August 14, 2012

Freneau: the dangers of the sea

The Scotland-born John Paul Jones was given command of several ships, including his own Bon Homme Richard (named after Benjamin Franklin) as a privateer on August 14, 1779. One of the earliest poetic chroniclers of the young United States, Philip Freneau, wrote a poem about that day, "Captain Jones's Invitation" (later simplified as "The Invitation"):

Thou, who on some dark mountain's brow
Hast toil'd thy life away till now,
And often from that rugged steep
Beheld the vast extended deep,
Come from thy forest, and with me
Learn what it is to go to sea.

There endless plains the eye surveys
As far from land the vessel strays;
No longer hill nor dale is seen,
The realms of death intrude between,
But fear no ill; resolve, with me
To share the dangers of the sea.

But look not there for verdant fields—
Far different prospects Neptune yields;
Green seas shall only greet the eye,
Those seas encircled by the sky,
Immense and deep—come then with me
And view the wonders of the sea.

Yet sometimes groves and meadows gay
Delight the seamen on their way;
From the deep seas that round us swell
With rocks the surges to repel
Some verdant isle, by waves embrac'd,
Swells, to adorn the wat'ry waste.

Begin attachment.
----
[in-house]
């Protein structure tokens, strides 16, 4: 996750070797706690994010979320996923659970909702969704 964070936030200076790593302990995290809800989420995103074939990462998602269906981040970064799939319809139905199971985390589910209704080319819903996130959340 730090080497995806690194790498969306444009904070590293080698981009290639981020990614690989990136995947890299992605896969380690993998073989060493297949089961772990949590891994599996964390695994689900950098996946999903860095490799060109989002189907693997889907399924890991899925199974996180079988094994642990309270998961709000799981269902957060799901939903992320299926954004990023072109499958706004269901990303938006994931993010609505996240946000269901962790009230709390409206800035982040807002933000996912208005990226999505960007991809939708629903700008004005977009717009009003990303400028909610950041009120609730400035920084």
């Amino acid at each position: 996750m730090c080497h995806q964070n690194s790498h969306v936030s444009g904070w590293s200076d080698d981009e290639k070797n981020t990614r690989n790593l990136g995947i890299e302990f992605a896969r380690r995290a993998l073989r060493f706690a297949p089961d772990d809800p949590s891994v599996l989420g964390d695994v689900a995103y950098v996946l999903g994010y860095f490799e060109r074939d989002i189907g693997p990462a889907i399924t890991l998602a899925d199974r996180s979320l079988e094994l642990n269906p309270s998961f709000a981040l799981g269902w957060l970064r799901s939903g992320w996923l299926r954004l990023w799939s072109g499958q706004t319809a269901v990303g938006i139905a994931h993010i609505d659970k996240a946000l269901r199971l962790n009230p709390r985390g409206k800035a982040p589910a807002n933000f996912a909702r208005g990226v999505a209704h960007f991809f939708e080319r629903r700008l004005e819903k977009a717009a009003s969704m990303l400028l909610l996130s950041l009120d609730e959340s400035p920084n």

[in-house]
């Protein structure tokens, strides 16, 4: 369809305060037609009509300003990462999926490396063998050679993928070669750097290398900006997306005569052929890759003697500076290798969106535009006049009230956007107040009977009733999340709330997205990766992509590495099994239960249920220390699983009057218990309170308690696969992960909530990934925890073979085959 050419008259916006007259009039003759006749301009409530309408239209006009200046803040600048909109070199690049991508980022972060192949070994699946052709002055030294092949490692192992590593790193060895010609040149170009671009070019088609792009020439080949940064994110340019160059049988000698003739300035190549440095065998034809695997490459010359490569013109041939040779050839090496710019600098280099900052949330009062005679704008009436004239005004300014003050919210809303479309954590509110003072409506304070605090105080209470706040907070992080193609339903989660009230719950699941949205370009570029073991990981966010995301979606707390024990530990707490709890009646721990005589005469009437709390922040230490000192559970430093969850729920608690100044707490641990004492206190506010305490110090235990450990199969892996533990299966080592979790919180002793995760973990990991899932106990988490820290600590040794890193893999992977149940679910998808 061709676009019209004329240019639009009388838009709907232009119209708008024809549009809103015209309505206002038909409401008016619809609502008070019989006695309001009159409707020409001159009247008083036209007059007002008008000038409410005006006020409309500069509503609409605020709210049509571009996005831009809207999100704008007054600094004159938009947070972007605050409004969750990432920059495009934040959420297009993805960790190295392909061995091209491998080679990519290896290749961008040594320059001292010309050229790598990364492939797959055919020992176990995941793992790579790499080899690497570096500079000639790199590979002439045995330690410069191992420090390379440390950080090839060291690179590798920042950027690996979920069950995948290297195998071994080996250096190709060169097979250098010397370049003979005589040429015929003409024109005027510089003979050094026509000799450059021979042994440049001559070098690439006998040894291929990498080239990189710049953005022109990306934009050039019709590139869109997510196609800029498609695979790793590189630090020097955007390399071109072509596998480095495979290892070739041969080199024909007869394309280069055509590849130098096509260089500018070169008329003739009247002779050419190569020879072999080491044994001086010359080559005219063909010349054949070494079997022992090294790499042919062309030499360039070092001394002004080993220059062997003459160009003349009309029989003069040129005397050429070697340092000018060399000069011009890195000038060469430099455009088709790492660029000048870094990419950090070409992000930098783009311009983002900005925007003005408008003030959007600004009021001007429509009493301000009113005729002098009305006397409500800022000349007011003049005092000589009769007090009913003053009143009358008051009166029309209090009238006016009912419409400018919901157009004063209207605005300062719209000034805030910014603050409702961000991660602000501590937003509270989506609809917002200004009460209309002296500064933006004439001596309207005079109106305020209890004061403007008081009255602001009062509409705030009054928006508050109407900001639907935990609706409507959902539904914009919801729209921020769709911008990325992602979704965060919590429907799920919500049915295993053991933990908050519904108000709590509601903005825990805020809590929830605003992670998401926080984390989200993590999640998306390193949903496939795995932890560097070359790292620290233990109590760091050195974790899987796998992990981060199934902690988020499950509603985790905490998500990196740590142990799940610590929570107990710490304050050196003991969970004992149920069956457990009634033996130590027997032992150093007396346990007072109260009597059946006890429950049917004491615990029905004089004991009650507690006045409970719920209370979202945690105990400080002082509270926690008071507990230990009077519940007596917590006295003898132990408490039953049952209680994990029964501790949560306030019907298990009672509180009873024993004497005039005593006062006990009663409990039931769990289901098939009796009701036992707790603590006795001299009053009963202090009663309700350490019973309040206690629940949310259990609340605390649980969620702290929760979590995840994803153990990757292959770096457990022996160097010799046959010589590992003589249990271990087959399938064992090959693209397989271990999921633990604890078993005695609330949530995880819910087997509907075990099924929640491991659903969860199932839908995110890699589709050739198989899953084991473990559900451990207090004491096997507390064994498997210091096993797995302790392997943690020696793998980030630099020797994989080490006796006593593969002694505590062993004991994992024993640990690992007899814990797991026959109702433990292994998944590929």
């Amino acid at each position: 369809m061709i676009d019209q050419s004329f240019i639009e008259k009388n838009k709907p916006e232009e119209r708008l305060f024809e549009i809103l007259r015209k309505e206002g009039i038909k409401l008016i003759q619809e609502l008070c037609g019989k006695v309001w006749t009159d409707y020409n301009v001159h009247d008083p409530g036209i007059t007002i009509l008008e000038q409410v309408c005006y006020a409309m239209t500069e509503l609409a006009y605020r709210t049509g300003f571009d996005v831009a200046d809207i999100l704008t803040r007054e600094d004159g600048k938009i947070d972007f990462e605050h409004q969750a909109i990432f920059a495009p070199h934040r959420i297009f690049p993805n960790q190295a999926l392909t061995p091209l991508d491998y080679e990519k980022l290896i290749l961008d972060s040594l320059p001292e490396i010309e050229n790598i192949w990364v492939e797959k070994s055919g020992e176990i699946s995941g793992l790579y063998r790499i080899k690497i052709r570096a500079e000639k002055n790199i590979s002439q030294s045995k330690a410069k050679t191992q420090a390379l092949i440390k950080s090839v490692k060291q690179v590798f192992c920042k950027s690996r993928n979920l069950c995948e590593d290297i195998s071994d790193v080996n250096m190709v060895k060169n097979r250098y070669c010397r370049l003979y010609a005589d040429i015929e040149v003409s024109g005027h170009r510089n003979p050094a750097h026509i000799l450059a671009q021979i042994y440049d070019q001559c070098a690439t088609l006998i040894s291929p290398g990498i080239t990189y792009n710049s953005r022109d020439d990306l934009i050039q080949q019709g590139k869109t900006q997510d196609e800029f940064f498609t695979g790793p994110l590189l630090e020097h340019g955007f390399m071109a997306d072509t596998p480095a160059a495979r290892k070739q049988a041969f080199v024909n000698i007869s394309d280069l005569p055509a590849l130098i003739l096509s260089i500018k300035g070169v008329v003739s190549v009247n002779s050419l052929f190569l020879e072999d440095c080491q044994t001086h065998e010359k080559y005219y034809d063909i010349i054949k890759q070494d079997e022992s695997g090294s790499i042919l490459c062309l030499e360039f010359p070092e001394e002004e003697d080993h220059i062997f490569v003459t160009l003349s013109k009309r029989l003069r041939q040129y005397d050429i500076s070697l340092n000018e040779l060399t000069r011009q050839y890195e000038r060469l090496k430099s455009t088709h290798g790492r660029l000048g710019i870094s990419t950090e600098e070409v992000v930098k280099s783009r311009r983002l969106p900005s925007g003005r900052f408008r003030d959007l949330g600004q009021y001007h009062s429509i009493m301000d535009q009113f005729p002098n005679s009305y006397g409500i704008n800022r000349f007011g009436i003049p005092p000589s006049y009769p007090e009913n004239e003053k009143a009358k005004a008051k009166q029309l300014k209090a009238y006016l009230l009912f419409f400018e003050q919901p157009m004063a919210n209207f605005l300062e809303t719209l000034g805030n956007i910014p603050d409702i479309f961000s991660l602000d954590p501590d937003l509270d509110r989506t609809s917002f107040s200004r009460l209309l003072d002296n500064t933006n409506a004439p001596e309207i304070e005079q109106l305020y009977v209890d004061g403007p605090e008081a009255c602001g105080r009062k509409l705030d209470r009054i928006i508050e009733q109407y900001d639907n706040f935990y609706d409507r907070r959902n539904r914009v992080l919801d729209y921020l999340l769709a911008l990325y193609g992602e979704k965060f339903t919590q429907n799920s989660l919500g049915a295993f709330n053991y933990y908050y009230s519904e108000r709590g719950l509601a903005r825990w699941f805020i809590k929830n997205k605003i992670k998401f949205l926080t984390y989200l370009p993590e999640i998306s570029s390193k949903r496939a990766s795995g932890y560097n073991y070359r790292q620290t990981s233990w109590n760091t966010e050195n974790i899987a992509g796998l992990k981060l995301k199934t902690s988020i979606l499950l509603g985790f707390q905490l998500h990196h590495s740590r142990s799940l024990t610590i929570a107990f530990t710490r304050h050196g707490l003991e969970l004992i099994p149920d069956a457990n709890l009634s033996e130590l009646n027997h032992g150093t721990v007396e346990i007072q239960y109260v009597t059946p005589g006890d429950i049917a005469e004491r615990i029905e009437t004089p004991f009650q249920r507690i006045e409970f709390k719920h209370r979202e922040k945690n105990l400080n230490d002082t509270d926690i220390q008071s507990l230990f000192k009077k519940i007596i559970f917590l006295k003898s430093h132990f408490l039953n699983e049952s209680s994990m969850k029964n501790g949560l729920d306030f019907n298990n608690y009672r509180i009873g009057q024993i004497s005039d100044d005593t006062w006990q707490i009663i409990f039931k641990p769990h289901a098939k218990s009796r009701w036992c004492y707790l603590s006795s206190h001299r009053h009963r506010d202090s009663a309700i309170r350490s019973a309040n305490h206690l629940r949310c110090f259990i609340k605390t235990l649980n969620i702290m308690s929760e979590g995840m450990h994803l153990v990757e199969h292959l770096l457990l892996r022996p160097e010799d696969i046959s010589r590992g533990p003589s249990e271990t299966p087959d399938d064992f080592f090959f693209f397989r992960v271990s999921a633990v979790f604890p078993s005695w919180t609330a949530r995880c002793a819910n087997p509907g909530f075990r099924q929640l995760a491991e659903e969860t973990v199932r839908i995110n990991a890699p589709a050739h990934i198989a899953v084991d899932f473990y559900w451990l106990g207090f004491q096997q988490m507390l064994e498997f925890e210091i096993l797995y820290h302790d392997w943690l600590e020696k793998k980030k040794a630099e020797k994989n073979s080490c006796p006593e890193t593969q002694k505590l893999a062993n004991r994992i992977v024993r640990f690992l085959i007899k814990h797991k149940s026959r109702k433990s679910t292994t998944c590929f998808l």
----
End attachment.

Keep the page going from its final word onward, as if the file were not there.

Though now this vast expanse appear
With glassy surface, calm and clear;
Be not deceiv'd—'tis but a show,
For many a corpse is laid below—
Even Britain's lads—it cannot be—
They were the masters of the sea!

Now combating upon the brine,
Where ships in flaming squadrons join,
At every blast the brave expire
'Midst clouds of smoke, and streams of fire;
But scorn all fear; advance with me—
'Tis but the custom of the sea.

Now we the peaceful wave divide,
On broken surges now we ride,
Now every eye dissolves with woe
As on some lee-ward coast we go—
Half lost, half buried in the main
Hope scarcely beams on life again.

Above us storms distract the sky,
Beneath us depths unfathom'd lie,
Too near we see, a ghastly sight,
The realms of everlasting night,
A wat'ry tomb of ocean green
And only one frail plank between!

But winds must cease, and storms decay,
Not always lasts the gloomy day,
Again the skies are warm and clear,
Again soft zephyrs fan the air,
Again we find the long lost shore,
The winds oppose our wish no more.

If thou hast courage to despise
The various changes of the skies,
To disregard the ocean's rage,
Unmov'd when hostile ships engage,
Come from thy forest, and with me
Learn what it is to go to sea.

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